Pentex was explained to us as an updated poly-something that stretched less than dacron and lasted longer than kevlar. It apparently weighs less than dacron and more than kevlar. It is priced accordingly. We decided to go with a pentex/tape drive #1 genoa partly for the above reasons and partly because the aesthetic committee found out that it was white and not green, black or some other exotic, "non-sail" color. We''ve had our sail for 2 seasons and found it performs as advertised and still looks great. We are getting a new pentex main this year, after also considering technora (the newest wunderfabric) and the "new, im-proved" kevlar, both of which presented durability questions, cost increases, and were vetoed on aesthetics.
We''re trying out our new Pentex laminate 150 tonight for the first time. We got it built for club racing, and looked to Pentex as a good compromise for durablility and cost. The tradeoff is weight & a little performance. The sailmaker (Quantum) recommended the taffetta backing to get me another season or two out of it. My crew is not terribly experienced; I expect this sail may take some abuse.
He also recommended a Dacron main, which we went with, rather than the Pentex. Basically, while it was cheaper, it will suffer the abuse of the roach clipping the backstay on tacks better. I think also on a masthead rigged boat like mine (C&C 37) the 150 genoa may be a little more important for light wind drive, so put more $$$ there.
My objectives were to get a new set fo sails for club racing at modest cost which would last me a few seasons.
First race is tomorrow night, I''ll tell you how I like them then!
First night out was blowing 15, gusting above 20 so I decided not to risk the new sail yet.
In the two races since then, so far so good with the new headsail. It''s probably heavier than some of my competitors snazzy higher tech sails, but it trims nicely and I can definitely feel more power in the boat. Time will tell how it holds up over this season and next, the lifespan I need to feel my money was well spent.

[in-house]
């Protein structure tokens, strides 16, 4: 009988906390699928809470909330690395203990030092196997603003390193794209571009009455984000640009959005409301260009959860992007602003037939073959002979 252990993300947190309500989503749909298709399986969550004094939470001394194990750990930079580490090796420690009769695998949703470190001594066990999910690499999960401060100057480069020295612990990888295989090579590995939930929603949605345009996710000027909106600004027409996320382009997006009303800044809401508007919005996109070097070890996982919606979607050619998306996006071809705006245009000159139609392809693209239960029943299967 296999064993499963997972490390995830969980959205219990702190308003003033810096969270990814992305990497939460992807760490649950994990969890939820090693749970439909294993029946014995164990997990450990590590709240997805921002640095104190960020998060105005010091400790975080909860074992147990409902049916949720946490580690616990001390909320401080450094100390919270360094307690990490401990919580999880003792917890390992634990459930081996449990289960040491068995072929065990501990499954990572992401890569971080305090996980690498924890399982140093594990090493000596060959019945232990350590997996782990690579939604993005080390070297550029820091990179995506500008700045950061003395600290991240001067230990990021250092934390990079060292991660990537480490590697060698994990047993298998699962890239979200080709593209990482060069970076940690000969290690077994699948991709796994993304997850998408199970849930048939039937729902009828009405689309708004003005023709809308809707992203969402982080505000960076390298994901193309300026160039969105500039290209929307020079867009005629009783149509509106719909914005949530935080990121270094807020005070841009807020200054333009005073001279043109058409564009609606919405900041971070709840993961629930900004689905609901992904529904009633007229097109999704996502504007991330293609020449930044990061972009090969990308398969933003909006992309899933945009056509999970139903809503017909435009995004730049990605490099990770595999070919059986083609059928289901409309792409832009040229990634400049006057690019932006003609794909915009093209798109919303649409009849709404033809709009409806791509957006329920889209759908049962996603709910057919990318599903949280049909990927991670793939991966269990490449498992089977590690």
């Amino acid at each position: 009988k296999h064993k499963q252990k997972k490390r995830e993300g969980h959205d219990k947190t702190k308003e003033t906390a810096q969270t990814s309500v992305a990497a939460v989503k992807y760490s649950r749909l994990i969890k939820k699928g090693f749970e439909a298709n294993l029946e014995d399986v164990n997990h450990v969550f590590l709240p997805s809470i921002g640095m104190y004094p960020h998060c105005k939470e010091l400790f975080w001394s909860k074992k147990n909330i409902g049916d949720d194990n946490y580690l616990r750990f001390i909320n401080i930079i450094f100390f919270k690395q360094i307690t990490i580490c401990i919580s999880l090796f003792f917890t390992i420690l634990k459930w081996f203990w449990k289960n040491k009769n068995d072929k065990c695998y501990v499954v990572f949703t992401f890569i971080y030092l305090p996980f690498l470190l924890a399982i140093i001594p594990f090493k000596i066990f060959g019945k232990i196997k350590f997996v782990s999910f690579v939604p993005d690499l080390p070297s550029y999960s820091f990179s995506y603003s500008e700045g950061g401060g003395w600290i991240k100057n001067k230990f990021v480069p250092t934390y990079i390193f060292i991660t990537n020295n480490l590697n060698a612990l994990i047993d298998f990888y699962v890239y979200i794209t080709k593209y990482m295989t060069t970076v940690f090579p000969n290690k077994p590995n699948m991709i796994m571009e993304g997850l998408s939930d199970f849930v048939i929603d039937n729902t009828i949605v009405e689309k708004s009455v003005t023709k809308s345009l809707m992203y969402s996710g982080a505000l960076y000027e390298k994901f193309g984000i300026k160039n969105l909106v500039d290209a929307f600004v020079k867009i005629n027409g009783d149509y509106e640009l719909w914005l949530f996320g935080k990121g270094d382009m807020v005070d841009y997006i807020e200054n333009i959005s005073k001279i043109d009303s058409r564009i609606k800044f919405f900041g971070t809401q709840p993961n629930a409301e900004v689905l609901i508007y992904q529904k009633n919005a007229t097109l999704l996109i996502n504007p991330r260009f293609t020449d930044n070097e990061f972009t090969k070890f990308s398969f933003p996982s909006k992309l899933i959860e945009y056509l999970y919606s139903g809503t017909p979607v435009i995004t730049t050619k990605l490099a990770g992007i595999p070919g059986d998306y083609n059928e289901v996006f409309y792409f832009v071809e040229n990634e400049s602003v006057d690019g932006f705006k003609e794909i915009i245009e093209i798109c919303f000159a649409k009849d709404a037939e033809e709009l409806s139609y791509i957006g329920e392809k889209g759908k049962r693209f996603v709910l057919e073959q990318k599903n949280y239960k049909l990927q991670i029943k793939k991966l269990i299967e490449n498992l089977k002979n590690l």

It''s tough to tell the direct effect of the sails on our placements in races to date, as it''s only our second season out AND we re-did the bottom this year too (bye-bye 17 years of Micron CSC types, hello VC Offshore).
Last year we considered oursleves doing well if we were on the same leg as the rest of our class when they crossed the line, this week we were :56 away from second-to-last, week one we were 1:27 behind the next boat. For us, quite an improvement.
Performance gains are 99% boat prep & sails though, the crew is still pretty confused.
Next time we used it was after my last post. Racing the FIGAWI (Hyannis to Nantucket over Memorial Day Weekend).
Beautiful day, blowing 10-12 knots consistently which is our sweet spot. Halfway along a 14 mile beat we looked up after one tack and noticed a 10 foot hole in the brand new sail!
Apparently a few things contributed to this. I believe there was a late tack on our end, combined with the sailmaker not putting the spreader patches on as per the plans, and presto, the spreader becomes a shredder.
Sailmaker fixed it for n/c, but it sort of shook my confidence in the sail a bit. Spreader patches probably would have saved it, but from what I gather that''s not a given.
Ended up 11th of 13, after having to change sails and finish with my cruising headsail, an older mildewed Dacron 130.
Look in the Sailnet catalog and purchase spreder end boots--they will no longer be shredders! Send a crew member aloft with anti chafe tape and look for everthink that may be sharp--cotterpins at your tangs,etc. Quantum is an excellent sailmaker and generally sailmakers expect you to fit the spreader patch after you hoist your sail and determine the ideal placement for the patch.
I think you have nailed the problems with the newer laminated sails-you have to be much more carefull in handling them. But, you cannot win without them if others in your class are using them.
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